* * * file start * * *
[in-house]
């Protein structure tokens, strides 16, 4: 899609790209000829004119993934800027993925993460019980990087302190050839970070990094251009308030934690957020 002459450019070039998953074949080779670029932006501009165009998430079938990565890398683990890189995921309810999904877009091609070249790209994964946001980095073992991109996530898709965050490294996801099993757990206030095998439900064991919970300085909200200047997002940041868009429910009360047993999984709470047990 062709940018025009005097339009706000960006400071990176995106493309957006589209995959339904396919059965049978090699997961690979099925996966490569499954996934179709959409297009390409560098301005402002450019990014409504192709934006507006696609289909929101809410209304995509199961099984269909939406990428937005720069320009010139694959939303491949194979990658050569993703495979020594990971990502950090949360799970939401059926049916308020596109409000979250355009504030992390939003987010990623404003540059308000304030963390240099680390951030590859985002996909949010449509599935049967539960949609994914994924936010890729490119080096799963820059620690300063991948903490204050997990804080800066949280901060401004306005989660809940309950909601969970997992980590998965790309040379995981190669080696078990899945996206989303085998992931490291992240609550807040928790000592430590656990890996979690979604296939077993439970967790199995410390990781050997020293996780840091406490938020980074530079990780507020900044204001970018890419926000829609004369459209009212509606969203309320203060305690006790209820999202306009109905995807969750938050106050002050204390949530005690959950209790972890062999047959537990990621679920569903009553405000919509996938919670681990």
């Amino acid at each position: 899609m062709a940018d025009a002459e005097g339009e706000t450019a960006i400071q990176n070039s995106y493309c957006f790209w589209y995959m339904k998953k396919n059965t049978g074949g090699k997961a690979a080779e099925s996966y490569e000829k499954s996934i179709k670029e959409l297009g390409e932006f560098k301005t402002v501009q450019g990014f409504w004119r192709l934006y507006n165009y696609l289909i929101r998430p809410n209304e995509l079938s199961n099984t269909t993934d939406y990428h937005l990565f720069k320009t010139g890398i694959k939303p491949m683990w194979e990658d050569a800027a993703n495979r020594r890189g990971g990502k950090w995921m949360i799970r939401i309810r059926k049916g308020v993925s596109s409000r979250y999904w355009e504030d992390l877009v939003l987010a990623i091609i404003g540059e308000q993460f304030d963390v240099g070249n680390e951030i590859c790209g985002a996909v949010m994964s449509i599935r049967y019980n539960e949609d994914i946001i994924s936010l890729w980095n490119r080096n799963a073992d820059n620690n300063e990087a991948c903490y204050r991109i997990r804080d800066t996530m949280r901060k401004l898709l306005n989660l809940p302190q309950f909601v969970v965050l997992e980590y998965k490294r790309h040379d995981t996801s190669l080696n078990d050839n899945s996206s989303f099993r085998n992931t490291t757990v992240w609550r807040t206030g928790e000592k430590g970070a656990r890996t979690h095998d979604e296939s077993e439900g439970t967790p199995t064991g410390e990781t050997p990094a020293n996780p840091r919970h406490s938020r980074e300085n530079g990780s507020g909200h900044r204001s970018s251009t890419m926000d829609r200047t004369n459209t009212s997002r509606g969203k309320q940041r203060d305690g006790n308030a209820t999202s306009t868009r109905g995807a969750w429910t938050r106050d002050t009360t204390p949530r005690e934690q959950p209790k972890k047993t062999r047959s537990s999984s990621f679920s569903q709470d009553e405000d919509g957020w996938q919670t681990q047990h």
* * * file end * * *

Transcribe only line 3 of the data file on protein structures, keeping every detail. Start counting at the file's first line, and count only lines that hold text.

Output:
């Amino acid at each position: 899609m062709a940018d025009a002459e005097g339009e706000t450019a960006i400071q990176n070039s995106y493309c957006f790209w589209y995959m339904k998953k396919n059965t049978g074949g090699k997961a690979a080779e099925s996966y490569e000829k499954s996934i179709k670029e959409l297009g390409e932006f560098k301005t402002v501009q450019g990014f409504w004119r192709l934006y507006n165009y696609l289909i929101r998430p809410n209304e995509l079938s199961n099984t269909t993934d939406y990428h937005l990565f720069k320009t010139g890398i694959k939303p491949m683990w194979e990658d050569a800027a993703n495979r020594r890189g990971g990502k950090w995921m949360i799970r939401i309810r059926k049916g308020v993925s596109s409000r979250y999904w355009e504030d992390l877009v939003l987010a990623i091609i404003g540059e308000q993460f304030d963390v240099g070249n680390e951030i590859c790209g985002a996909v949010m994964s449509i599935r049967y019980n539960e949609d994914i946001i994924s936010l890729w980095n490119r080096n799963a073992d820059n620690n300063e990087a991948c903490y204050r991109i997990r804080d800066t996530m949280r901060k401004l898709l306005n989660l809940p302190q309950f909601v969970v965050l997992e980590y998965k490294r790309h040379d995981t996801s190669l080696n078990d050839n899945s996206s989303f099993r085998n992931t490291t757990v992240w609550r807040t206030g928790e000592k430590g970070a656990r890996t979690h095998d979604e296939s077993e439900g439970t967790p199995t064991g410390e990781t050997p990094a020293n996780p840091r919970h406490s938020r980074e300085n530079g990780s507020g909200h900044r204001s970018s251009t890419m926000d829609r200047t004369n459209t009212s997002r509606g969203k309320q940041r203060d305690g006790n308030a209820t999202s306009t868009r109905g995807a969750w429910t938050r106050d002050t009360t204390p949530r005690e934690q959950p209790k972890k047993t062999r047959s537990s999984s990621f679920s569903q709470d009553e405000d919509g957020w996938q919670t681990q047990h």